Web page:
Thirty years ago, South Africa’s professional landscape looked completely different to what it is today. The investigations industry has been revolutionised by the advent of auditing firms which conduct internal investigations, and innovative technology that both simplifies and complicates the sector.
Today, the private investigations and risk management sectors are led by businesses that have developed the basic principles to investigations, while embracing global technology advancements and industry shifts.
According to Kyle Condon, Managing Director of D&K Management Consultants (D&K), market shifts offer immense growth potential if investigators are willing to evolve.
“This is not unique to our industry,” he said.
“In every sector, Industry 4.0 and global transformation must be considered, planned for, and capitalised on to reach the organisation’s full potential.”
Security Service Consultants’ (SSC) Managing Director, Howard Griffiths, added: “The key is to build a strong foundation of service, based on basic investigative principles – and then learn how to apply these effectively in today’s world.”
When considering investigations in 2019, Griffiths confirms that his business has changed quite dramatically – most notably by the establishment of auditing firms and technology.
“If you go back 20, 30 or 40 years, you’ll find that there were no forensic auditing firms. As companies became more aware of compliance requirements, auditing firms developed forensics departments which offered the perception of ethics and morals. This shift definitely affected the pipeline for regular investigators.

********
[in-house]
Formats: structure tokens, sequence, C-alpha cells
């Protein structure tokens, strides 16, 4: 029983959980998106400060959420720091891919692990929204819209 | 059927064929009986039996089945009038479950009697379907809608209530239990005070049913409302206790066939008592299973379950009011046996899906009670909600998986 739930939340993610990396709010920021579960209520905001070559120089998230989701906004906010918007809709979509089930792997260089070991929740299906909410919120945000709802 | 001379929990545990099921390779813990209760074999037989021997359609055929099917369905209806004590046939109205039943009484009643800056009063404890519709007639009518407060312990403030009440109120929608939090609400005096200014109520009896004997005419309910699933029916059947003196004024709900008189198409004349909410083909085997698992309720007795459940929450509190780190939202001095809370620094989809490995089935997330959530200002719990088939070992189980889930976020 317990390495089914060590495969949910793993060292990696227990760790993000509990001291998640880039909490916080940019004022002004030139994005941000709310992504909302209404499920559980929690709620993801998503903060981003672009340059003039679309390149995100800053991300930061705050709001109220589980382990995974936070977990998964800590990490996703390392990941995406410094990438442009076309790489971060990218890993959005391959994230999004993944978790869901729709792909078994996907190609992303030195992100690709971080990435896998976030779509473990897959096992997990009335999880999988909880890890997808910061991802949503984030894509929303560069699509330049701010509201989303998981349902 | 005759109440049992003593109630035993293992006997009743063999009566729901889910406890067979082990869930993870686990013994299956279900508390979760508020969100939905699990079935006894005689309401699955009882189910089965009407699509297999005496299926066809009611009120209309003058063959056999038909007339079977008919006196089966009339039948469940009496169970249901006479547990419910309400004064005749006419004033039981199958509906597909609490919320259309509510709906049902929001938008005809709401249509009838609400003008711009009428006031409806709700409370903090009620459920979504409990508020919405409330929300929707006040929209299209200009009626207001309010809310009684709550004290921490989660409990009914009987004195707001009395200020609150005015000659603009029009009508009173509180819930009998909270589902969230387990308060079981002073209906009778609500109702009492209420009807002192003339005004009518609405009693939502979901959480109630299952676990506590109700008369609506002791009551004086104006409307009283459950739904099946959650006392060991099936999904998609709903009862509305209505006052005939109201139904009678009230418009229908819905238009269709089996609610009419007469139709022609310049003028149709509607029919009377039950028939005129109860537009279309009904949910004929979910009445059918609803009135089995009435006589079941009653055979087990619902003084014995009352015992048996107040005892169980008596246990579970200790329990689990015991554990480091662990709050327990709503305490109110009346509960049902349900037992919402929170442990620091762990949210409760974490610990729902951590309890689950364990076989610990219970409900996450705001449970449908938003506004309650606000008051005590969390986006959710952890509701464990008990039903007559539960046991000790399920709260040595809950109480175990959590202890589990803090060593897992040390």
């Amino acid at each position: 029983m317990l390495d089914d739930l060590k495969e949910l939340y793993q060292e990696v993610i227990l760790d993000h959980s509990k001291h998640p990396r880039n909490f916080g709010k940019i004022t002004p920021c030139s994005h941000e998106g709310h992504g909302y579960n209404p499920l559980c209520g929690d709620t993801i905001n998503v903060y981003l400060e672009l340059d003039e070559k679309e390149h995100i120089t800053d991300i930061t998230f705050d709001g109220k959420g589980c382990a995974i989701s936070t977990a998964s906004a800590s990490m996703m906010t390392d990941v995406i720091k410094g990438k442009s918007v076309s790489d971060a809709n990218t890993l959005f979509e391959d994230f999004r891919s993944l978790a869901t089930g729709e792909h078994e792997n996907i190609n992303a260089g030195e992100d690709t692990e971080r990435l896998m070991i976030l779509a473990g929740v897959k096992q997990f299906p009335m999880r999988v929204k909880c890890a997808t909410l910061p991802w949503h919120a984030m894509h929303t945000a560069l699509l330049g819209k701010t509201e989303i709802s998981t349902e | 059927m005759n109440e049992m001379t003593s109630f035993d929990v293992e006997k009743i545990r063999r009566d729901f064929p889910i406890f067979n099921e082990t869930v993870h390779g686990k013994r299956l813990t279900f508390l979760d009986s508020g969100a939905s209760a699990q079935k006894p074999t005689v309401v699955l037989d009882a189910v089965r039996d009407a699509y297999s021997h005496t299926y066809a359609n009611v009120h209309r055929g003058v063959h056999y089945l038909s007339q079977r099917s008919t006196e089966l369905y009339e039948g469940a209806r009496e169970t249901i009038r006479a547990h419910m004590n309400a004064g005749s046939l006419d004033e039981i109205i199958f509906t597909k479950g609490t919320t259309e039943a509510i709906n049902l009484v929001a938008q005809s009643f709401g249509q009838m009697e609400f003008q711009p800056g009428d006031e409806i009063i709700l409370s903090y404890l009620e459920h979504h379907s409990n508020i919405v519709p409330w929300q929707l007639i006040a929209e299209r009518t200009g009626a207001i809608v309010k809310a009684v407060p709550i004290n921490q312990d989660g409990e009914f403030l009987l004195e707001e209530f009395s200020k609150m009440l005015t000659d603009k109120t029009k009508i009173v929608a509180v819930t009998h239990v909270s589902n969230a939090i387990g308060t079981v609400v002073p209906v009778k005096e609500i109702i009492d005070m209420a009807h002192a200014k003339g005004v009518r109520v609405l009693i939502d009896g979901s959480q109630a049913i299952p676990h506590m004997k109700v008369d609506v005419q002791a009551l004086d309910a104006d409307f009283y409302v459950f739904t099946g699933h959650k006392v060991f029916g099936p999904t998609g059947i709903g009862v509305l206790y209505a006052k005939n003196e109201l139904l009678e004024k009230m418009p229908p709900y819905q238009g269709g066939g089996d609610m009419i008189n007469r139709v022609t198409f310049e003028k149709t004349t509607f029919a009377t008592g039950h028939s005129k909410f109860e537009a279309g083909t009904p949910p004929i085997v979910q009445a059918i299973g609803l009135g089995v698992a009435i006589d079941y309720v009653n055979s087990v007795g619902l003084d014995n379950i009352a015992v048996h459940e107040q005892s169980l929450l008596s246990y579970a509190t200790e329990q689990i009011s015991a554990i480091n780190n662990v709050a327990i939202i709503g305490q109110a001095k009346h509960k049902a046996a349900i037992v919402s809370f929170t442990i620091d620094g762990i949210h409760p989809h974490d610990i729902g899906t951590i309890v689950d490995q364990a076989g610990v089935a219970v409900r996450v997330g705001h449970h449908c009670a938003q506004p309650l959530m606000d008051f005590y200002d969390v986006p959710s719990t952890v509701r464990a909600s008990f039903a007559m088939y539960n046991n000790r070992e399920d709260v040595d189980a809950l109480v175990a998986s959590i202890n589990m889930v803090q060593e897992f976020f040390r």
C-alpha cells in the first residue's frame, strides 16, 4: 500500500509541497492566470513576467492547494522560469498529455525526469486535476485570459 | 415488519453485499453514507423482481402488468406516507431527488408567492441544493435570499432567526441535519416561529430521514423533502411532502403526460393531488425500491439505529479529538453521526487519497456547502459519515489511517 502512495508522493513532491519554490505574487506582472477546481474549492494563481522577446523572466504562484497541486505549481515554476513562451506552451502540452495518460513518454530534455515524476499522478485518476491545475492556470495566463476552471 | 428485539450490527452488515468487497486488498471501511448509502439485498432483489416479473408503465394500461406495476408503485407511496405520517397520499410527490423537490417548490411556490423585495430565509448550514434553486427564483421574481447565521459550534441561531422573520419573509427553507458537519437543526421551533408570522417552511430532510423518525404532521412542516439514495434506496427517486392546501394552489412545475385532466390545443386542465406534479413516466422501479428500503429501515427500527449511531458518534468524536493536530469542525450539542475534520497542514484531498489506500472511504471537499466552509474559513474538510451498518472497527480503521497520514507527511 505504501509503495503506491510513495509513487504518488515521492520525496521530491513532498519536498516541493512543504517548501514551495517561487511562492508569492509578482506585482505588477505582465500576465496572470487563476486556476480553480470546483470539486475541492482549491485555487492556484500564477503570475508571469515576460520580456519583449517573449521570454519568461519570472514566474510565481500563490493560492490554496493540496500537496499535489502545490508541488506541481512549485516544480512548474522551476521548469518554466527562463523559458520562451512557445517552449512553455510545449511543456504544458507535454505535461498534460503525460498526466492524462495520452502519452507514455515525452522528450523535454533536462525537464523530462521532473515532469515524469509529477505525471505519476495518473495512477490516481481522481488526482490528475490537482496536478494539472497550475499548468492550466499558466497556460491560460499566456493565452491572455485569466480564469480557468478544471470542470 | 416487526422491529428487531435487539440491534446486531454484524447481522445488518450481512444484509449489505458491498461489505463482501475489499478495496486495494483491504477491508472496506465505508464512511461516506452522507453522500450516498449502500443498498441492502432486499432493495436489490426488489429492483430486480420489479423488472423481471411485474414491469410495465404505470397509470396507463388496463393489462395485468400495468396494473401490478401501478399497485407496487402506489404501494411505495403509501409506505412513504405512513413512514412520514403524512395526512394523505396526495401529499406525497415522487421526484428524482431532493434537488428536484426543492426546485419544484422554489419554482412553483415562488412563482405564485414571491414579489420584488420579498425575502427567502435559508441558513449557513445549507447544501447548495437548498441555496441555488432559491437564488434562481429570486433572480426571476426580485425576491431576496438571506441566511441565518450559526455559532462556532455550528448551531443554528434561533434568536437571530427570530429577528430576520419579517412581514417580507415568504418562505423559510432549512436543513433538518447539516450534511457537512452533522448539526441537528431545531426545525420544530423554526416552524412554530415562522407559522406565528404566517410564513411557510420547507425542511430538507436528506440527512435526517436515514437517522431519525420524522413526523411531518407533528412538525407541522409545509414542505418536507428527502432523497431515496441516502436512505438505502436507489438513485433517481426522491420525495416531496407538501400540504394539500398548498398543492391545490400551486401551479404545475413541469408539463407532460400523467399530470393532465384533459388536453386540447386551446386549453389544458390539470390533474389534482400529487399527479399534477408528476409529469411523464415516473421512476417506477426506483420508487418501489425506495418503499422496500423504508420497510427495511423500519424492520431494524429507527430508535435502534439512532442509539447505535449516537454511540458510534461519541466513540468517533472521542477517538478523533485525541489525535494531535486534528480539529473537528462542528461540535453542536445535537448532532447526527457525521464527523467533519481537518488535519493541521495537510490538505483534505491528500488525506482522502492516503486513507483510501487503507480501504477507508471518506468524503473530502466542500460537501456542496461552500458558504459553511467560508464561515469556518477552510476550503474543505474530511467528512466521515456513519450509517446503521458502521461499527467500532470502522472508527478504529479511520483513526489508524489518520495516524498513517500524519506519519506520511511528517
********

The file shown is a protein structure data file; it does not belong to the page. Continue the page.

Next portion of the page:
“As we’ve seen quite recently, however, auditing firms such as KPMG are being hauled over the coals for being less than honest. This has driven the reverse-shift, as big businesses turn back to their investigations firms with good reputations for integrity, and far more affordable pricing structures.”
The second key factor in the development of the industry is technology.
“With the digital revolution comes not only tools to use within day-to-day investigations, but access to immense information sources from the Internet, social platforms, and digital channels,” added Condon.
Griffiths agrees, confirming that modern techniques are certainly being applied in the industry.
“In any investigative firm you have your on the ground investigators, but there’s another aspect now with the use of social media and the Internet,” he said.
“There’s a monumental amount of information that’s now (legally) available online, if you know where to look. Whether conducting Open Source Intelligence Investigations (OSINT) or Social Media Intelligence Investigations, highly skilled specialists dig into the information that’s readily available on the Internet; because people are naïve about online security. Then, of course, there’s the dark net too.”
The MDs stress the importance of traditional methods, which are still being used in the modern world.
“Despite global shifts, the basic principles of investigations are the same,” said Griffiths.
“While there is a lot more information that’s readily available, investigators must know how to work through that information to find what’s relevant. The principles are the same, but to succeed investigators must understand the modern world, and how to apply those principles accordingly.”